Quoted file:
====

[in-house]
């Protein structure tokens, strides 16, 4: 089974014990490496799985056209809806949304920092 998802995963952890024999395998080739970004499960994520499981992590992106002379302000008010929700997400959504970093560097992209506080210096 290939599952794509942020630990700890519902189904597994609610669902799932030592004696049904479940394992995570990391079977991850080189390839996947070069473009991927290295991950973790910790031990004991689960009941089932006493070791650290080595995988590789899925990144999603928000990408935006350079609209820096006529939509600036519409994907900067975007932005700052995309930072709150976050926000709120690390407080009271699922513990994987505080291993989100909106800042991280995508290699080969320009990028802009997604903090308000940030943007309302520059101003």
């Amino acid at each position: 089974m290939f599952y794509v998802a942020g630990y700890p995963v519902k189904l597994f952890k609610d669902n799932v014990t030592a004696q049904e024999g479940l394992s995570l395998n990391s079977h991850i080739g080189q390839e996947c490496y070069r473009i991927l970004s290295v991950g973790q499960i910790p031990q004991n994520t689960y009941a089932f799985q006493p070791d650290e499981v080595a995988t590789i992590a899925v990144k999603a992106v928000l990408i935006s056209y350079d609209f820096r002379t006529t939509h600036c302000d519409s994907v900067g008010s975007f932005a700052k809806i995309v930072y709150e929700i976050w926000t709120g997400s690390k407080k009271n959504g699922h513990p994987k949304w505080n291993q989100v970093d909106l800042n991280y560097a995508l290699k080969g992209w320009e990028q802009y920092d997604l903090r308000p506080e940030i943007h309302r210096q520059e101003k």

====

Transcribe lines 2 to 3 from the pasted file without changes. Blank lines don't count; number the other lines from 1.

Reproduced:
């Protein structure tokens, strides 16, 4: 089974014990490496799985056209809806949304920092 998802995963952890024999395998080739970004499960994520499981992590992106002379302000008010929700997400959504970093560097992209506080210096 290939599952794509942020630990700890519902189904597994609610669902799932030592004696049904479940394992995570990391079977991850080189390839996947070069473009991927290295991950973790910790031990004991689960009941089932006493070791650290080595995988590789899925990144999603928000990408935006350079609209820096006529939509600036519409994907900067975007932005700052995309930072709150976050926000709120690390407080009271699922513990994987505080291993989100909106800042991280995508290699080969320009990028802009997604903090308000940030943007309302520059101003």
């Amino acid at each position: 089974m290939f599952y794509v998802a942020g630990y700890p995963v519902k189904l597994f952890k609610d669902n799932v014990t030592a004696q049904e024999g479940l394992s995570l395998n990391s079977h991850i080739g080189q390839e996947c490496y070069r473009i991927l970004s290295v991950g973790q499960i910790p031990q004991n994520t689960y009941a089932f799985q006493p070791d650290e499981v080595a995988t590789i992590a899925v990144k999603a992106v928000l990408i935006s056209y350079d609209f820096r002379t006529t939509h600036c302000d519409s994907v900067g008010s975007f932005a700052k809806i995309v930072y709150e929700i976050w926000t709120g997400s690390k407080k009271n959504g699922h513990p994987k949304w505080n291993q989100v970093d909106l800042n991280y560097a995508l290699k080969g992209w320009e990028q802009y920092d997604l903090r308000p506080e940030i943007h309302r210096q520059e101003k």